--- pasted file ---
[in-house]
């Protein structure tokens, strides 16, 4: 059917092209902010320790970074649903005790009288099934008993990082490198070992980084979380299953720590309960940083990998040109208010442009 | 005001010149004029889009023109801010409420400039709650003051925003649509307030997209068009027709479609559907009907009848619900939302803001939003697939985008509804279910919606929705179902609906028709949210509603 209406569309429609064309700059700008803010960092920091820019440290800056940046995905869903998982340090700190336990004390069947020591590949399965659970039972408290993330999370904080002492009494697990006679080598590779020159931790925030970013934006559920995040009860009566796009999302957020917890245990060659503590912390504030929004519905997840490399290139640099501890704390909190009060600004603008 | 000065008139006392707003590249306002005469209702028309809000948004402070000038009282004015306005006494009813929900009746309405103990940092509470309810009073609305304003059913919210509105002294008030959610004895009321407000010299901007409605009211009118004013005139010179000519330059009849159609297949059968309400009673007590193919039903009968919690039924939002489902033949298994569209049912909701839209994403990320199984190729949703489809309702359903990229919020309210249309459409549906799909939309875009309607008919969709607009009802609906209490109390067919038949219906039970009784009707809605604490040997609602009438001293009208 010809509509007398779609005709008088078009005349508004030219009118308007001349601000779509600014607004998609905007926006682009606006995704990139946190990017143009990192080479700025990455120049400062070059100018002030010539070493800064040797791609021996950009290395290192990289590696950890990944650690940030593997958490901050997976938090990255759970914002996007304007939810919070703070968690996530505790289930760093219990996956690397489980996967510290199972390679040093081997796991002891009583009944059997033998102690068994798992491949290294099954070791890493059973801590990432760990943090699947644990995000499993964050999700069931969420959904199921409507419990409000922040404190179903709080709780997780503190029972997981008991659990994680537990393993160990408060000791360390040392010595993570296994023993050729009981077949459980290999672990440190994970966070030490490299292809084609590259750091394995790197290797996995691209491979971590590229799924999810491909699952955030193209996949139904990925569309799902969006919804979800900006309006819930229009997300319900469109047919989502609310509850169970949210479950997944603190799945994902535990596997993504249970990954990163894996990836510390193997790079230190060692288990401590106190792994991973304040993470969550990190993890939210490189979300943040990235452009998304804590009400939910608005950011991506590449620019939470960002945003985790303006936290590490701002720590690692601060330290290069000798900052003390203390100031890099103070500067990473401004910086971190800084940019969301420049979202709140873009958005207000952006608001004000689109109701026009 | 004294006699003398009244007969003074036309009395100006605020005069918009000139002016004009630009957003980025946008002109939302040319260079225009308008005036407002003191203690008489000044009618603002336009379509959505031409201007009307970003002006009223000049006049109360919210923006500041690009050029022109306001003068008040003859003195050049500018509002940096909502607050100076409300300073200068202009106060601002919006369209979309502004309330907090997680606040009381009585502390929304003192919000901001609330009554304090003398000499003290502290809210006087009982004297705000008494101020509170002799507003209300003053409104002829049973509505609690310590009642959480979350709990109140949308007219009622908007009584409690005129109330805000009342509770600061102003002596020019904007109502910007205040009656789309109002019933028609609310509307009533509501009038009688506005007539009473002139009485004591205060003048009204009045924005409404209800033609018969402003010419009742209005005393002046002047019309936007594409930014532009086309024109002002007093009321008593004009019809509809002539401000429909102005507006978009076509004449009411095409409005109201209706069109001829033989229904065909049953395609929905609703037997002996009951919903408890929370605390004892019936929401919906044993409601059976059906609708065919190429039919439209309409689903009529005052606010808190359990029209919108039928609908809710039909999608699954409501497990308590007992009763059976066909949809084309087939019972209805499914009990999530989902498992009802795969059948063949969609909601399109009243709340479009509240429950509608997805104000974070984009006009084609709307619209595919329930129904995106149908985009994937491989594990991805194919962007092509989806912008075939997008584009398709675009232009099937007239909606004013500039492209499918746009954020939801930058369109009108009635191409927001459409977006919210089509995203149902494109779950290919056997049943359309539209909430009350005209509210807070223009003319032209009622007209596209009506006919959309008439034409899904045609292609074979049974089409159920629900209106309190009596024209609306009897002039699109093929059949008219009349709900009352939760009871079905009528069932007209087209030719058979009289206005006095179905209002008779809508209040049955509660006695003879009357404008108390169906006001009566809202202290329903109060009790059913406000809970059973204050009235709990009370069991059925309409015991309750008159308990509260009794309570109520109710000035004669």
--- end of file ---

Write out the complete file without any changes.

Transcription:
[in-house]
């Protein structure tokens, strides 16, 4: 059917092209902010320790970074649903005790009288099934008993990082490198070992980084979380299953720590309960940083990998040109208010442009 | 005001010149004029889009023109801010409420400039709650003051925003649509307030997209068009027709479609559907009907009848619900939302803001939003697939985008509804279910919606929705179902609906028709949210509603 209406569309429609064309700059700008803010960092920091820019440290800056940046995905869903998982340090700190336990004390069947020591590949399965659970039972408290993330999370904080002492009494697990006679080598590779020159931790925030970013934006559920995040009860009566796009999302957020917890245990060659503590912390504030929004519905997840490399290139640099501890704390909190009060600004603008 | 000065008139006392707003590249306002005469209702028309809000948004402070000038009282004015306005006494009813929900009746309405103990940092509470309810009073609305304003059913919210509105002294008030959610004895009321407000010299901007409605009211009118004013005139010179000519330059009849159609297949059968309400009673007590193919039903009968919690039924939002489902033949298994569209049912909701839209994403990320199984190729949703489809309702359903990229919020309210249309459409549906799909939309875009309607008919969709607009009802609906209490109390067919038949219906039970009784009707809605604490040997609602009438001293009208 010809509509007398779609005709008088078009005349508004030219009118308007001349601000779509600014607004998609905007926006682009606006995704990139946190990017143009990192080479700025990455120049400062070059100018002030010539070493800064040797791609021996950009290395290192990289590696950890990944650690940030593997958490901050997976938090990255759970914002996007304007939810919070703070968690996530505790289930760093219990996956690397489980996967510290199972390679040093081997796991002891009583009944059997033998102690068994798992491949290294099954070791890493059973801590990432760990943090699947644990995000499993964050999700069931969420959904199921409507419990409000922040404190179903709080709780997780503190029972997981008991659990994680537990393993160990408060000791360390040392010595993570296994023993050729009981077949459980290999672990440190994970966070030490490299292809084609590259750091394995790197290797996995691209491979971590590229799924999810491909699952955030193209996949139904990925569309799902969006919804979800900006309006819930229009997300319900469109047919989502609310509850169970949210479950997944603190799945994902535990596997993504249970990954990163894996990836510390193997790079230190060692288990401590106190792994991973304040993470969550990190993890939210490189979300943040990235452009998304804590009400939910608005950011991506590449620019939470960002945003985790303006936290590490701002720590690692601060330290290069000798900052003390203390100031890099103070500067990473401004910086971190800084940019969301420049979202709140873009958005207000952006608001004000689109109701026009 | 004294006699003398009244007969003074036309009395100006605020005069918009000139002016004009630009957003980025946008002109939302040319260079225009308008005036407002003191203690008489000044009618603002336009379509959505031409201007009307970003002006009223000049006049109360919210923006500041690009050029022109306001003068008040003859003195050049500018509002940096909502607050100076409300300073200068202009106060601002919006369209979309502004309330907090997680606040009381009585502390929304003192919000901001609330009554304090003398000499003290502290809210006087009982004297705000008494101020509170002799507003209300003053409104002829049973509505609690310590009642959480979350709990109140949308007219009622908007009584409690005129109330805000009342509770600061102003002596020019904007109502910007205040009656789309109002019933028609609310509307009533509501009038009688506005007539009473002139009485004591205060003048009204009045924005409404209800033609018969402003010419009742209005005393002046002047019309936007594409930014532009086309024109002002007093009321008593004009019809509809002539401000429909102005507006978009076509004449009411095409409005109201209706069109001829033989229904065909049953395609929905609703037997002996009951919903408890929370605390004892019936929401919906044993409601059976059906609708065919190429039919439209309409689903009529005052606010808190359990029209919108039928609908809710039909999608699954409501497990308590007992009763059976066909949809084309087939019972209805499914009990999530989902498992009802795969059948063949969609909601399109009243709340479009509240429950509608997805104000974070984009006009084609709307619209595919329930129904995106149908985009994937491989594990991805194919962007092509989806912008075939997008584009398709675009232009099937007239909606004013500039492209499918746009954020939801930058369109009108009635191409927001459409977006919210089509995203149902494109779950290919056997049943359309539209909430009350005209509210807070223009003319032209009622007209596209009506006919959309008439034409899904045609292609074979049974089409159920629900209106309190009596024209609306009897002039699109093929059949008219009349709900009352939760009871079905009528069932007209087209030719058979009289206005006095179905209002008779809508209040049955509660006695003879009357404008108390169906006001009566809202202290329903109060009790059913406000809970059973204050009235709990009370069991059925309409015991309750008159308990509260009794309570109520109710000035004669």